- 01 июня 2013, 13:00
- Seth Godin`s Blog
As an organization grows and industrializes, it's tempting to simplify things for the troops. Find a goal, make it a number and measure it until it gets better. In most organizations, the thing you measure is the thing that will improve.
Colleges decided that the SAT were a useful shortcut, a way to measure future performance in college. And nervous parents and competitive kids everywhere embraced the metric, and stick with it, even after seeing (again and again) that all the SAT measures is how well you do on the SAT. It's easier to focus on one number than it is to focus on a life.
Paypal and Chase and countless other organizations do precisely this: they figure out a metric, decide it's important and then create a department to improve that metric.
Consider the Chase Fraud Prevention department. It costs a credit card company (and especially their merchants) a lot of money when fraudulent charges are made, because they often have to eat the cost. So this department of thousands of people works to make the number of fraudulent charges go down at the same time they keep expenses low. Which sounds great until you realize that the easiest way to do this is to flag false positives, annoy honest customers and provide little or no fallback when a mistake is made.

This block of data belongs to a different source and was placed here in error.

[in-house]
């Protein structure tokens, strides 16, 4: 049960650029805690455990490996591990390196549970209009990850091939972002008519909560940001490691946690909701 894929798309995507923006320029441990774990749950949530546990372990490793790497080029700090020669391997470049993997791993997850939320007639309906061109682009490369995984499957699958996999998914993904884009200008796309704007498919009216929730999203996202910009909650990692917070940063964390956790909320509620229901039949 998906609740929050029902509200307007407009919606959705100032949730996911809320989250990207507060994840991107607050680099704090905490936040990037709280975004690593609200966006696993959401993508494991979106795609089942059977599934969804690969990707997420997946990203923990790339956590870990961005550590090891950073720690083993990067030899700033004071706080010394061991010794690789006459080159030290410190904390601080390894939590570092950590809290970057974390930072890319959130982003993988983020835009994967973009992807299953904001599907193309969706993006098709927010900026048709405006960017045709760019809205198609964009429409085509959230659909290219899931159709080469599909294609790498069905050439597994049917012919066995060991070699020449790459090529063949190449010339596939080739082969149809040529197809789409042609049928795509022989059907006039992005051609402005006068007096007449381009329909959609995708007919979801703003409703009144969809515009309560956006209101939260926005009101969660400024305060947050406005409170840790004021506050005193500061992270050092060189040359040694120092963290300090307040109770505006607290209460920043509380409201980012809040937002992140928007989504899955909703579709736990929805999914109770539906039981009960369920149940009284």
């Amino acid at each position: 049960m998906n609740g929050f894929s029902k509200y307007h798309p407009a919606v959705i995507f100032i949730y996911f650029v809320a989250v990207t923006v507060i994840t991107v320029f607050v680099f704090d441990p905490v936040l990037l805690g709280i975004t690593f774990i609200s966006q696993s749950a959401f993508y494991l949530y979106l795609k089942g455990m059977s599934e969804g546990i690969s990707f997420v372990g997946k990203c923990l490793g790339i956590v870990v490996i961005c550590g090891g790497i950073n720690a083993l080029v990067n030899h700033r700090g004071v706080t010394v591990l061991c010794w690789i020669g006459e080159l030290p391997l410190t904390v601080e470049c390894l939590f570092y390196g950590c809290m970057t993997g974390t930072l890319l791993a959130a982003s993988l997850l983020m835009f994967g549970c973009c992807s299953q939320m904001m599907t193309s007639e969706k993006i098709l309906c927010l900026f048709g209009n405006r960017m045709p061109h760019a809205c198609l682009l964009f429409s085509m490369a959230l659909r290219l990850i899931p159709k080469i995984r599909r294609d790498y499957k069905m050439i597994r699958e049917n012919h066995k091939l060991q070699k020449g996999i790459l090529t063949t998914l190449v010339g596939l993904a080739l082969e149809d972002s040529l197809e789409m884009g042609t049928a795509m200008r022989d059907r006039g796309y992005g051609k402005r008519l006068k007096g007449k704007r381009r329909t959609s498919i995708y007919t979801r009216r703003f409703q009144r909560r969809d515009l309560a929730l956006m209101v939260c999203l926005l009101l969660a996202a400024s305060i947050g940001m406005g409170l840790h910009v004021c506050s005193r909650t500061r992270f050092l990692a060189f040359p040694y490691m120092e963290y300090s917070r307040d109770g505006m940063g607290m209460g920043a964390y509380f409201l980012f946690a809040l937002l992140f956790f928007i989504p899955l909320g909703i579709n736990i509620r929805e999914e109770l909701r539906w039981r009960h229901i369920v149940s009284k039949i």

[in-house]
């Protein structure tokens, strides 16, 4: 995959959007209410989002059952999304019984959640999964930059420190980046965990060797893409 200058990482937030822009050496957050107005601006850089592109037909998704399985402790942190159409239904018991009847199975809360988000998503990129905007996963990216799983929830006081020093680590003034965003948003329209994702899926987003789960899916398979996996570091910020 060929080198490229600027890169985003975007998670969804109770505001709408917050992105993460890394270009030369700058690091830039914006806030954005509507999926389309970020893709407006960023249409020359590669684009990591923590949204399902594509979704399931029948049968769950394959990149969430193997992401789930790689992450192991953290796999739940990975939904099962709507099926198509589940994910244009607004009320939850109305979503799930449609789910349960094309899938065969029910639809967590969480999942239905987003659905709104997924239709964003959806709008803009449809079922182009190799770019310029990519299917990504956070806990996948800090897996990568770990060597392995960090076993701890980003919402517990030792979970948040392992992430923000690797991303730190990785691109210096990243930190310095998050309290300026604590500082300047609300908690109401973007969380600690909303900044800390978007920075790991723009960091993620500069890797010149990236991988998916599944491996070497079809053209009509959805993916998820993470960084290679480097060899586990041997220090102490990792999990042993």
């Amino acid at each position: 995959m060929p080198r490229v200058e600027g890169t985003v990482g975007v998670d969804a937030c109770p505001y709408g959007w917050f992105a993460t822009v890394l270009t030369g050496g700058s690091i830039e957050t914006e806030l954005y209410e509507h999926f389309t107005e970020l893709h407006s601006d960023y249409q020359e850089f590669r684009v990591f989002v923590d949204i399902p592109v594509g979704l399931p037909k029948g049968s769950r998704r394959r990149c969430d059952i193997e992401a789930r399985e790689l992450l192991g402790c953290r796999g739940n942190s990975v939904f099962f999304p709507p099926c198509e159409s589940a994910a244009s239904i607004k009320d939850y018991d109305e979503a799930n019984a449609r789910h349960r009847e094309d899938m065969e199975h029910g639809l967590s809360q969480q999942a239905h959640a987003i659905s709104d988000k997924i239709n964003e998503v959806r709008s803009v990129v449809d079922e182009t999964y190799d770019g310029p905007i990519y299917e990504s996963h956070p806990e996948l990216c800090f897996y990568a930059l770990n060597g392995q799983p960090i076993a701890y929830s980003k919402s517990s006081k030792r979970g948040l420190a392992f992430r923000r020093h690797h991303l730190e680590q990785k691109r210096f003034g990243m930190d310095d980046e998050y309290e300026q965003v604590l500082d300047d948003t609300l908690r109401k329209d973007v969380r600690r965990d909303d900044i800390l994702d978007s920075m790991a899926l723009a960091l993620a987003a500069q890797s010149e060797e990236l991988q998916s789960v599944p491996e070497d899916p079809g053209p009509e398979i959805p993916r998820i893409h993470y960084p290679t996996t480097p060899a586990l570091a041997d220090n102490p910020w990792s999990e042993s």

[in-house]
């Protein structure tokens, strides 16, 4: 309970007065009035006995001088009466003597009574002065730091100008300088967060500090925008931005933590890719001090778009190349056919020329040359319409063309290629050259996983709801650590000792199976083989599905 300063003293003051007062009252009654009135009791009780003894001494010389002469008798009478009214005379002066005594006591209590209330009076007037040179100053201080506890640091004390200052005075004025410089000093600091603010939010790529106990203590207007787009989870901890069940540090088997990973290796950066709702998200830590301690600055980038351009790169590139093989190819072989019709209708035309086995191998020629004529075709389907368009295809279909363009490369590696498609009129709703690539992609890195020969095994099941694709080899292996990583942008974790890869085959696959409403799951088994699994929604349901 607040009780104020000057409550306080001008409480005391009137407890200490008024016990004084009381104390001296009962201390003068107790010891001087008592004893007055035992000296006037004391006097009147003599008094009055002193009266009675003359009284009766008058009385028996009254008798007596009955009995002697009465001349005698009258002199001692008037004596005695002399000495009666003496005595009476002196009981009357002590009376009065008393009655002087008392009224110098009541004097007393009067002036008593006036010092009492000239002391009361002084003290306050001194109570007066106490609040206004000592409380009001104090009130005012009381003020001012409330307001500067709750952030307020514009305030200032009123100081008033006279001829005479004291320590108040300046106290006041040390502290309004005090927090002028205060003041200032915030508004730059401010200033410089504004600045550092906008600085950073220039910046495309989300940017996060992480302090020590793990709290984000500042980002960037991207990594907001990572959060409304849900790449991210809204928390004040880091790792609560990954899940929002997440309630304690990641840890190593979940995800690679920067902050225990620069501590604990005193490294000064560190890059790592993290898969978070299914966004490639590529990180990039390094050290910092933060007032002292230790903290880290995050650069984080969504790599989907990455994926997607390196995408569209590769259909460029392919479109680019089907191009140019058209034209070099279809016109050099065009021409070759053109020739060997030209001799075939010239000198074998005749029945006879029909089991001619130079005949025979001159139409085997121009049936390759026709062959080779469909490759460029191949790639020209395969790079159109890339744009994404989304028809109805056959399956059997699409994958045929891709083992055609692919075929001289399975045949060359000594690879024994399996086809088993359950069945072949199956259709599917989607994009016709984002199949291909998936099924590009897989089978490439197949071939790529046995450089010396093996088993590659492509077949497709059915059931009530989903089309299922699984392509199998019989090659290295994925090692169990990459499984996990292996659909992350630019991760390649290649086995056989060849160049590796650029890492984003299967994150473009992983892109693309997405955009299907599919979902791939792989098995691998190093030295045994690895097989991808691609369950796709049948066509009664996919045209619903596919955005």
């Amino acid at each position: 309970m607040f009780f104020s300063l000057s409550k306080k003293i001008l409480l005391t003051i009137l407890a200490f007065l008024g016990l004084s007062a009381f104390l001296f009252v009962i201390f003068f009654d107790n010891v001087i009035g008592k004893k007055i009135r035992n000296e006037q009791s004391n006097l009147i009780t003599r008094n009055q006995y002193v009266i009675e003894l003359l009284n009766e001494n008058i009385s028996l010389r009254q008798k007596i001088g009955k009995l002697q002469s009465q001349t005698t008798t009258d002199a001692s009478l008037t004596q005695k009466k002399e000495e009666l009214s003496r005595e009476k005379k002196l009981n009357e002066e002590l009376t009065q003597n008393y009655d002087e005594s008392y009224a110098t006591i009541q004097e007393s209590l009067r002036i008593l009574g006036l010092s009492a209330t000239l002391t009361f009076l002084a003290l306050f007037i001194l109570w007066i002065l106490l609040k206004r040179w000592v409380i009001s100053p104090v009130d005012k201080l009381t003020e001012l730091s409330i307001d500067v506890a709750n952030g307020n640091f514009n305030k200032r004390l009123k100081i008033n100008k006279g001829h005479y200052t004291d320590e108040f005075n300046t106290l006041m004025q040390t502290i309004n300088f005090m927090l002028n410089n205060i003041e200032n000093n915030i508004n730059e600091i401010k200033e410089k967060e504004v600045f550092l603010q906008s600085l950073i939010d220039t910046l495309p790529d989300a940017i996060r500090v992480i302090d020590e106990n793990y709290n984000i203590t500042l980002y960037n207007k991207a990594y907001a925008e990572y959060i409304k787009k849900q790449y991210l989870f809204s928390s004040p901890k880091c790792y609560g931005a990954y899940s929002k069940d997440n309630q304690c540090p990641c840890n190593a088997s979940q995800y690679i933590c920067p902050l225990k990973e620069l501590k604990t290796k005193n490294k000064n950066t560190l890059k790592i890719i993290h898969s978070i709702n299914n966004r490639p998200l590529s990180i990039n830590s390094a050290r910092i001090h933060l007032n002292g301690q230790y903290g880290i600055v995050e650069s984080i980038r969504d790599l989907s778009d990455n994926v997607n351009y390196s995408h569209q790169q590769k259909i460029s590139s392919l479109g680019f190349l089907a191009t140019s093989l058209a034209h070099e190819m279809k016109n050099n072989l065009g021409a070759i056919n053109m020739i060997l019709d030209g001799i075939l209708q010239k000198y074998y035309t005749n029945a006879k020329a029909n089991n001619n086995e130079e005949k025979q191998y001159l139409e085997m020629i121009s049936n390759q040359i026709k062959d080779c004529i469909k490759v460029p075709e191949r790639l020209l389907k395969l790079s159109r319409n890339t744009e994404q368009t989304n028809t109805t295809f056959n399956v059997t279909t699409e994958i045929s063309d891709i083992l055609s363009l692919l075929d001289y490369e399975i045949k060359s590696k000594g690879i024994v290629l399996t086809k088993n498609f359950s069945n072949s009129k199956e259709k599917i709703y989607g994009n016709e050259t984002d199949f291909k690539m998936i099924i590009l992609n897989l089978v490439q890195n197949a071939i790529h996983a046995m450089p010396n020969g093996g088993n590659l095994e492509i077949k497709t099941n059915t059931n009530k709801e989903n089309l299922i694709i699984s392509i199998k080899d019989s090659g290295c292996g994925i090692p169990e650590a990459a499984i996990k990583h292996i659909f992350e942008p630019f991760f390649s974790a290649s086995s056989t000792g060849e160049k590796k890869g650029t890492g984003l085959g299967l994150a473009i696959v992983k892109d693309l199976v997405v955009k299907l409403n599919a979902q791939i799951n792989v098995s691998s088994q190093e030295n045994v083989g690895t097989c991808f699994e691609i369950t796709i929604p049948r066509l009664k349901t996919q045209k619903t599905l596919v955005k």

Simple example: I regularly get an automated phone call from the bank with an urgent warning. But even when I answer the phone, the system doesn't let me ring through to an operator. Instead, I have to write every detail down, then call, wait on hold, prove it's me, type in all the information, and THEN explain to them that in fact, the charge was mine.
And this department has no incentive to fix this interaction, because 'annoying' is not a metric that the bosses have decided to measure. Someone is busy watching one number, but it's the wrong one.
Or consider the similar problem at Paypal. Stories of good (or great) customers being totally shut down, sometimes to the point of bankruptcy, are legion. There may be people at Paypal who care about this, but the security people don't. That's because they're not measuring the right thing.
Measurement is fabulous. Unless you're busy measuring what's easy to measure as opposed to what's important.